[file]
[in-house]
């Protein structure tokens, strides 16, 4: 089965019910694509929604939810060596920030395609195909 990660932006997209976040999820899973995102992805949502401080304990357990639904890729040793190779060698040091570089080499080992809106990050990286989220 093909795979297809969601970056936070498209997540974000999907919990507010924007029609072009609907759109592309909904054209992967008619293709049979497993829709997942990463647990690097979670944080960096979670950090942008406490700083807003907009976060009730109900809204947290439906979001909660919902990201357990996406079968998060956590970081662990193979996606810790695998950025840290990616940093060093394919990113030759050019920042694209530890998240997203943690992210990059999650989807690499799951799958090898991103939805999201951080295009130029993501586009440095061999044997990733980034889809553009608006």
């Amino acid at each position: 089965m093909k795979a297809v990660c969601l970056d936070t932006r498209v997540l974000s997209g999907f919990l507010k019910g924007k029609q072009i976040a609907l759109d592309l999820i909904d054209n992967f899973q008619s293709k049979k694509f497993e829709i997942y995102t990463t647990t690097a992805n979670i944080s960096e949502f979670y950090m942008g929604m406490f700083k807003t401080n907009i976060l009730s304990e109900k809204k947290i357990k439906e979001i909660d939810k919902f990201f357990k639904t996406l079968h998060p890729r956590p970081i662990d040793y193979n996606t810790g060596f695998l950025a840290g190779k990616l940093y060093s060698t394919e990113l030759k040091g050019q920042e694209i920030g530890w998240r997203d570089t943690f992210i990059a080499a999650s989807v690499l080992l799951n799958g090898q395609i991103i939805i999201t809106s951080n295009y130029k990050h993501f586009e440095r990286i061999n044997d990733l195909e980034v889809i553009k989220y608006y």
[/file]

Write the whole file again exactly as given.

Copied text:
[in-house]
């Protein structure tokens, strides 16, 4: 089965019910694509929604939810060596920030395609195909 990660932006997209976040999820899973995102992805949502401080304990357990639904890729040793190779060698040091570089080499080992809106990050990286989220 093909795979297809969601970056936070498209997540974000999907919990507010924007029609072009609907759109592309909904054209992967008619293709049979497993829709997942990463647990690097979670944080960096979670950090942008406490700083807003907009976060009730109900809204947290439906979001909660919902990201357990996406079968998060956590970081662990193979996606810790695998950025840290990616940093060093394919990113030759050019920042694209530890998240997203943690992210990059999650989807690499799951799958090898991103939805999201951080295009130029993501586009440095061999044997990733980034889809553009608006």
């Amino acid at each position: 089965m093909k795979a297809v990660c969601l970056d936070t932006r498209v997540l974000s997209g999907f919990l507010k019910g924007k029609q072009i976040a609907l759109d592309l999820i909904d054209n992967f899973q008619s293709k049979k694509f497993e829709i997942y995102t990463t647990t690097a992805n979670i944080s960096e949502f979670y950090m942008g929604m406490f700083k807003t401080n907009i976060l009730s304990e109900k809204k947290i357990k439906e979001i909660d939810k919902f990201f357990k639904t996406l079968h998060p890729r956590p970081i662990d040793y193979n996606t810790g060596f695998l950025a840290g190779k990616l940093y060093s060698t394919e990113l030759k040091g050019q920042e694209i920030g530890w998240r997203d570089t943690f992210i990059a080499a999650s989807v690499l080992l799951n799958g090898q395609i991103i939805i999201t809106s951080n295009y130029k990050h993501f586009e440095r990286i061999n044997d990733l195909e980034v889809i553009k989220y608006y």